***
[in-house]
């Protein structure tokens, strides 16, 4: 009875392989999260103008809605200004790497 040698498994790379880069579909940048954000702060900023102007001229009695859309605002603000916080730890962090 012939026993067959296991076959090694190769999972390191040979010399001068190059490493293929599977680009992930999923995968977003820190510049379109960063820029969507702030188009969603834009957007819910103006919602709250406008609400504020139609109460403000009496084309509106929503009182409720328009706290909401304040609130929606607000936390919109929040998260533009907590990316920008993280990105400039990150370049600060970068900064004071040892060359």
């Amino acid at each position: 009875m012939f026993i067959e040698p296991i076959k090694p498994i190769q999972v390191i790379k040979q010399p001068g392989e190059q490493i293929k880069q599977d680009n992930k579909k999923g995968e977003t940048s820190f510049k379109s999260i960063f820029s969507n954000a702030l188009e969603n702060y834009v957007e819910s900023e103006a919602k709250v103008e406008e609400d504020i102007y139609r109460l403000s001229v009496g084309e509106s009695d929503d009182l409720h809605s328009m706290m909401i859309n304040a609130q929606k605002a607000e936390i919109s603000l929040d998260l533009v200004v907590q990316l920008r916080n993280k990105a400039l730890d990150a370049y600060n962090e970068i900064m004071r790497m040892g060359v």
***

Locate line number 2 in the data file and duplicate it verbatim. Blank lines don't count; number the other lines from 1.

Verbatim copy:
């Protein structure tokens, strides 16, 4: 009875392989999260103008809605200004790497 040698498994790379880069579909940048954000702060900023102007001229009695859309605002603000916080730890962090 012939026993067959296991076959090694190769999972390191040979010399001068190059490493293929599977680009992930999923995968977003820190510049379109960063820029969507702030188009969603834009957007819910103006919602709250406008609400504020139609109460403000009496084309509106929503009182409720328009706290909401304040609130929606607000936390919109929040998260533009907590990316920008993280990105400039990150370049600060970068900064004071040892060359």